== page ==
George Floyd’s struggle with three police officers trying to arrest him, seen on body-camera video, included Floyd’s panicky cries of “I’m sorry, I’m sorry” and “I’m claustrophobic!” as the officers tried to push Floyd into the back of a police SUV.
At one point, Floyd bucks forward, throwing his upper body out of the car. Officers eventually give up, and Floyd thanks them — and then is taken to the ground, facedown and handcuffed. Officer Derek Chauvin’s knee pins his neck, another officer’s knee holds his back and a third officer holds his legs, with the officers talking calmly about whether he might be on drugs. Floyd would die more than nine minutes later under Chauvin’s knee.
“He wouldn’t get out of the car. He just wasn’t following instructions,” Officer Thomas Lane was recorded saying. Lane also asked twice if the officers should roll Floyd on his side, and later said he thinks Floyd is passing out. Another officer checked Floyd’s wrist for a pulse and said he couldn’t find one.
The officers’ video was part of a mountain of footage and witness testimony Wednesday in Chauvin’s trial on murder and manslaughter charges in Floyd’s death, showing how his alleged attempt to pass a phony $20 bill at a neighborhood market last May escalated into tragedy one video-documented step at a time.
A security camera scene of people joking around inside the store soon gave way to the sight of officers pulling Floyd, who was Black, from his SUV at gunpoint. The extended body-camera footage gave jurors the fullest view yet of the roughly 20 minutes between when police first approached Floyd’s vehicle to when he was loaded into an ambulance.
When Floyd was finally taken away by paramedics, Charles McMillian, a 61-year-old bystander who recognized Chauvin from the neighborhood, told the officer he didn’t respect what Chauvin had done.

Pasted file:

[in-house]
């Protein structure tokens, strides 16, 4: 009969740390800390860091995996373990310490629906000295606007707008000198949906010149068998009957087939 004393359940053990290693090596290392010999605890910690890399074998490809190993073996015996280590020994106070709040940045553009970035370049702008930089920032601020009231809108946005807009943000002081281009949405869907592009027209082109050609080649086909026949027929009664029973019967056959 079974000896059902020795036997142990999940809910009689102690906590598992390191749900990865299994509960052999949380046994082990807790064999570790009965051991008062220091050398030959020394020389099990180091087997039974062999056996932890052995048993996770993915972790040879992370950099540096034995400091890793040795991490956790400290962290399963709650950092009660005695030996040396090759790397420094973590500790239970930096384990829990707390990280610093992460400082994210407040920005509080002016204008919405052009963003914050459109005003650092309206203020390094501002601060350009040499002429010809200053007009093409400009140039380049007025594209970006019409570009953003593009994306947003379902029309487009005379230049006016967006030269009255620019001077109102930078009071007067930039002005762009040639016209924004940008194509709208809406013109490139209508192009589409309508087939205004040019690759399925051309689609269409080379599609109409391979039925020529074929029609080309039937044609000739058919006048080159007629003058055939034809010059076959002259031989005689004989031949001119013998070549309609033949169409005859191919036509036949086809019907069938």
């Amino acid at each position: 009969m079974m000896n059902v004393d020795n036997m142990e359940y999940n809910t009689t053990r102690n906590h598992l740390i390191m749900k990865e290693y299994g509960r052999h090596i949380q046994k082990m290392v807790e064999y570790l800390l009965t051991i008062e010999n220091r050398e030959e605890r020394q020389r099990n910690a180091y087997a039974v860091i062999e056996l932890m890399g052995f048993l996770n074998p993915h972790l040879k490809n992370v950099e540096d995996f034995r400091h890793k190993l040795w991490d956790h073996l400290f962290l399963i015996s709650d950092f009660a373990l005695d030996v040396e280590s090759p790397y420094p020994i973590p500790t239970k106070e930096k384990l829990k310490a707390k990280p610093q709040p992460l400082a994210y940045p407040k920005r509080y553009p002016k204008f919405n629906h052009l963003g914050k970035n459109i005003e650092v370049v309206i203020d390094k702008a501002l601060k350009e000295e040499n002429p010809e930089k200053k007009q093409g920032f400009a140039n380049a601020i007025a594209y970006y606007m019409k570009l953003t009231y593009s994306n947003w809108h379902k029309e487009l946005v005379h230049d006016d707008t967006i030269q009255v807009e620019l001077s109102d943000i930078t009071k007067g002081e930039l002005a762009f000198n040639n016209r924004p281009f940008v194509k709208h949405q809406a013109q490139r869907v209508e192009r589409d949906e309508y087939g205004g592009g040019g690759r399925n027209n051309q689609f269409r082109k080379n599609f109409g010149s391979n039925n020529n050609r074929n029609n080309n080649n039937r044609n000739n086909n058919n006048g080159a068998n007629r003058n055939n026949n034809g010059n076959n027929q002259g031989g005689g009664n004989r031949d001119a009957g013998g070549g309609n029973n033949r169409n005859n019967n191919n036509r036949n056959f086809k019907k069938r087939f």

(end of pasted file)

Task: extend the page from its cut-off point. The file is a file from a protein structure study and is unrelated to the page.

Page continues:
“That’s one person’s opinion,” Chauvin could be heard responding. “We gotta control this guy ’cause he’s a sizable guy … and it looks like he’s probably on something.”
Floyd was 6-foot-4 and 223 pounds, according to the autopsy, which also found fentanyl and methamphetamine in his system. Chauvin’s lawyer said the officer is 5-foot-9 and 140 pounds.
Chauvin, 45, who is white, is charged with murder and manslaughter, accused of killing the 46-year-old Floyd by kneeling on his neck for 9 minutes, 29 seconds, as he lay face-down in handcuffs. The most serious charge against the now-fired officer carries up to 40 years in prison.
Floyd’s death, along with the harrowing bystander video of him gasping for breath as onlookers yelled at Chauvin to get off him, triggered sometimes violent protests around the world and a reckoning over racism and police brutality across the U.S.
As Floyd was pinned down by Chauvin and other officers, McMillian, the bystander, could be heard on video saying to Floyd, “You can’t win” and “Get up and get in the car.”
Floyd replied: “I can’t.”
The defense has argued that Chauvin did what he was trained to do and that Floyd’s death was not caused by the officer’s knee, as prosecutors contend, but by Floyd’s illegal drug use, heart disease, high blood pressure and the adrenaline flowing through his body.
Events spun out of control earlier that day soon after Floyd allegedly handed a cashier at Cup Foods, 19-year-old Christopher Martin, a counterfeit bill for a pack of cigarettes.
Martin testified Wednesday that he watched Floyd’s arrest outside with “disbelief — and guilt.”
“If I would’ve just not tooken the bill, this could’ve been avoided,” Martin lamented, joining the burgeoning list of witnesses who expressed a sense of helplessness and lingering guilt over Floyd’s death.
Martin said he immediately believed the $20 bill was fake. But he said he accepted it, despite believing the amount would be taken out of his paycheck by his employer, because he didn’t think Floyd knew it was counterfeit and “I thought I’d be doing him a favor.”
Martin then second-guessed his decision and told a manager, who sent Martin outside to ask Floyd to return to the store. But Floyd and a passenger in his SUV twice refused to go back into the store to resolve the issue, and the manager had a co-worker call police, Martin testified.
Martin said that when Floyd was inside the store buying cigarettes, he spoke so slowly “it would appear that he was high.” But he described Floyd as friendly and talkative.